Georgia Tech and the Georgia Top 50

Now that we've looked at the quantity of in-state recruits, let's look at the quality. In Part I, it was established that Georgia was the 4th best state for recruiting national Top250 talent over the past 5 recruiting cycles. During that time span, Georgia Tech has only gotten in-state recruit from that list, Jabari Hunt-Days, who was #187 in the nation in 2011. In 2012, we did sign Justin Thomas, who was #233, but he was from Alabama.

I compiled a list of all the Georgia Top 50 recruits we've gotten over the same period and noted their position on the list to the left of their name.

Georgia Tech Signees from the Georgia Top 50

2011 2012 2013 2014 2015
#15: Jabari Hunt-Days #21: Francis Kallon #25: Shamire Devine #36: Andrew Marshall #39: Anree Saint-Amour
#31: Chris Milton #39: Patrick Gamble #46: CJ Leggett #40: AJ Gray
#41: DJ White #43: Will Bryan
#50: Tyler Cooksey

While the number of players we have recruited from this list has grown, our top recruit's position on this list has fallen. Therefore, it's safe to say that Georgia Tech's recruiting of the in-state top 50 has held mostly constant. I will say, however, that I think the guys from our 2015 class are grossly underrated, but only time will tell if I am right in that regard. It's also worth noting that outside of Kallon, all of these players who have had the opportunity to see the field have contributed significantly, with most of them projected as starters for the coming season. This lends some credence to these rankings, and also shows that the coaching staff has done a great job of making sure their top recruits don't become busts.

What Does All This Mean?

This is the point where the trends go beyond the numbers. In order to fully understand where Georgia Tech recruiting is heading, you have to look at some of the qualitative aspects of these classes. As many of you know, the Athletic Association has added several new recruiting staffers, including former QB Joe Hamilton. The effect of these hires doesn't establish itself instantly, as recruiting is all about fostering relationships with local coaches and players over many years. In the same regard, the stability of our coaching staff will pay off in the coming years. Of course, winning helps too. These additions started to pay off in 2015, when we were able to keep a better hold on our commits heading up to signing day. The result was arguably CPJ's best signing class.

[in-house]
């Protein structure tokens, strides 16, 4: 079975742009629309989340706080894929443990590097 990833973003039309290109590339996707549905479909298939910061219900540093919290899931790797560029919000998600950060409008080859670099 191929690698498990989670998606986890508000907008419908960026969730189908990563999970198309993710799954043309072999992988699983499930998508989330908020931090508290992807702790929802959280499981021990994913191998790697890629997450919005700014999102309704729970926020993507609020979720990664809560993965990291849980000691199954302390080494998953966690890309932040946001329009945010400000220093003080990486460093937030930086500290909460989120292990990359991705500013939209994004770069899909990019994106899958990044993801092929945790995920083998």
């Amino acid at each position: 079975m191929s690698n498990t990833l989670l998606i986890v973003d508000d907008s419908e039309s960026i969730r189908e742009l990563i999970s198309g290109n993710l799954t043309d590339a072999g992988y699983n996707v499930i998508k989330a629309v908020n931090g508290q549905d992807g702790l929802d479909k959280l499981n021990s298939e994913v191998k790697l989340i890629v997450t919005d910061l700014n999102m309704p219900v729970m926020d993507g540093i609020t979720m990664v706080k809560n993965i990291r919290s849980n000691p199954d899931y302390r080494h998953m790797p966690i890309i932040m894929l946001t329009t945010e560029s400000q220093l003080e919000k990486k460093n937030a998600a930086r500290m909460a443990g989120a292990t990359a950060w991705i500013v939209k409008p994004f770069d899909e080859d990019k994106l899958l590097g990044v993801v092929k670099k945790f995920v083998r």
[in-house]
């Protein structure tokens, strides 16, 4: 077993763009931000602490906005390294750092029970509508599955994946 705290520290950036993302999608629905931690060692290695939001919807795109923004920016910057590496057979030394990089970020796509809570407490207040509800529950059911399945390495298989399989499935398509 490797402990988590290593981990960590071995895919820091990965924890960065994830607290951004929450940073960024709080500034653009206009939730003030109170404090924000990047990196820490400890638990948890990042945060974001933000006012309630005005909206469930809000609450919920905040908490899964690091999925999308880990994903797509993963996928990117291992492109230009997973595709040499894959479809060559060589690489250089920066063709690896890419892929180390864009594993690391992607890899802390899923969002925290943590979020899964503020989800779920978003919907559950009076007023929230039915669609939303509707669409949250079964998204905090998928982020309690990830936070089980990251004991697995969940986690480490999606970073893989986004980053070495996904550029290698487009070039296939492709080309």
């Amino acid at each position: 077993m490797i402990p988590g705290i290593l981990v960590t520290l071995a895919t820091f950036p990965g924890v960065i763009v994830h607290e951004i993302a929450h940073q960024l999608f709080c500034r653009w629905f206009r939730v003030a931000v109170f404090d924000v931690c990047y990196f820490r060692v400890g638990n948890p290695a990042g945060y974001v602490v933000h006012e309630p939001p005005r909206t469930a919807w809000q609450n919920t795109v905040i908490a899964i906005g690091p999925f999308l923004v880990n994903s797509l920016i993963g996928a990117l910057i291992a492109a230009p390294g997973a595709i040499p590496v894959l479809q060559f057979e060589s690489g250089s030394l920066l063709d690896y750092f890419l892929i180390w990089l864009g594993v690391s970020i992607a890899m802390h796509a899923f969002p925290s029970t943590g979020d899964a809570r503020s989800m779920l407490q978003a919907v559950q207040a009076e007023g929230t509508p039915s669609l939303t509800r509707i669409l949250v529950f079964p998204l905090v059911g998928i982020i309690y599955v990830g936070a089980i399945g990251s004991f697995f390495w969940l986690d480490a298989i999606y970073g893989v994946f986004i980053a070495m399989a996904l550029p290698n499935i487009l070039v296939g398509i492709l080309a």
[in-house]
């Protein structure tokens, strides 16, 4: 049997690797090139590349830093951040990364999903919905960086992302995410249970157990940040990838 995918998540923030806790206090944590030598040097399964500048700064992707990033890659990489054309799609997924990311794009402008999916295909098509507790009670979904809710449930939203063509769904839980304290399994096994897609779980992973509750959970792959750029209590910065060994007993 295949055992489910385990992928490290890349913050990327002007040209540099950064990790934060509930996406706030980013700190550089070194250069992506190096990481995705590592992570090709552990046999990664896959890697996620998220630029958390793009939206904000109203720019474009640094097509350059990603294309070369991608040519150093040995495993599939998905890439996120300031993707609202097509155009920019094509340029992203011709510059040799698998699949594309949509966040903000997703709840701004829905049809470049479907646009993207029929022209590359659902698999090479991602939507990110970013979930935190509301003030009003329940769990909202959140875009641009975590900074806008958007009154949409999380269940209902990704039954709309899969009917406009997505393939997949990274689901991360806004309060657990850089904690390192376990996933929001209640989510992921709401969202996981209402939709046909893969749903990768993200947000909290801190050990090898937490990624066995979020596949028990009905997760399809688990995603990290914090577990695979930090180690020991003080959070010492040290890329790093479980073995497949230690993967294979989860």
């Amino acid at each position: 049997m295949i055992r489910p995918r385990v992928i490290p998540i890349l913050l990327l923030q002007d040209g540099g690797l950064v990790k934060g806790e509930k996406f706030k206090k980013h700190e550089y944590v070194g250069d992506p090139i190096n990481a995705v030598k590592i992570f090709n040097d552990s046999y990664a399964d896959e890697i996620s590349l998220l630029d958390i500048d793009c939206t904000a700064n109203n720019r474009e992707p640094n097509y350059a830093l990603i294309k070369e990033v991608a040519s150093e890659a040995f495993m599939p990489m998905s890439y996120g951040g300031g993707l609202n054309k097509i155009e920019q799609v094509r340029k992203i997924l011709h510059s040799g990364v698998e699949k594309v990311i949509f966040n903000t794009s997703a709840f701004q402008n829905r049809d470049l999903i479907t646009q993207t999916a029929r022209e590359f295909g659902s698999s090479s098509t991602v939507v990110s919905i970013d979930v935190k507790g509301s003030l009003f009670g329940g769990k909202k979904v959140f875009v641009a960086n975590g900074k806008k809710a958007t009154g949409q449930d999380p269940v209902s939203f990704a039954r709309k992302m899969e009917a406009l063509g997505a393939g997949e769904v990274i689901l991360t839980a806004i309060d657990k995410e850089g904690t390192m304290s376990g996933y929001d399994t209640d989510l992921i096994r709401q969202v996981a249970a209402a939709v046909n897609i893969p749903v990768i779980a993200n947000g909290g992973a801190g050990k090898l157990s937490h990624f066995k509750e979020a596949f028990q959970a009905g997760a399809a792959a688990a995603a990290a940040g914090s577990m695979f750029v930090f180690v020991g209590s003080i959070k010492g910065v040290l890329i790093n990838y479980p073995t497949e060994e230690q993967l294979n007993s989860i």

The coaching staff has continually done an excellent job of identifying talent early, and has seemingly done a better job of developing relationships with coaches, parents and recruits. Two coaches have stood out in this regard, and their subsequent recruiting successes have been apparent in recent years. Coach Ted Roof and Coach Andy McCollum are responsible for recruiting the Gwinnett and Cobb counties, respectively, and have been important catalysts for our recent successes in those areas. In 2015, Georgia Tech was able to sign players from Buford and Wheeler High schools, where we had little success in previous years. In addition, we signed a player from North Gwinnett High School for the second year in a row, which could possibly l, not including an additional 4 signees who came from cities just outside Cobb county.

This success has only been apparent for one year, but the start of the 2016 recruiting cycle has already brought promise that this trend could be here to stay. In receiving a verbal commit from Buford RB Xavier Gantt(#41 on the 2016 Georgia Top50), Tech has signed its second Buford recruit in as many years, with a possibility for more to come.

I hope you enjoyed this 2 part analysis of Georgia Tech recruiting. Feel free to comment with any feedback or suggestions!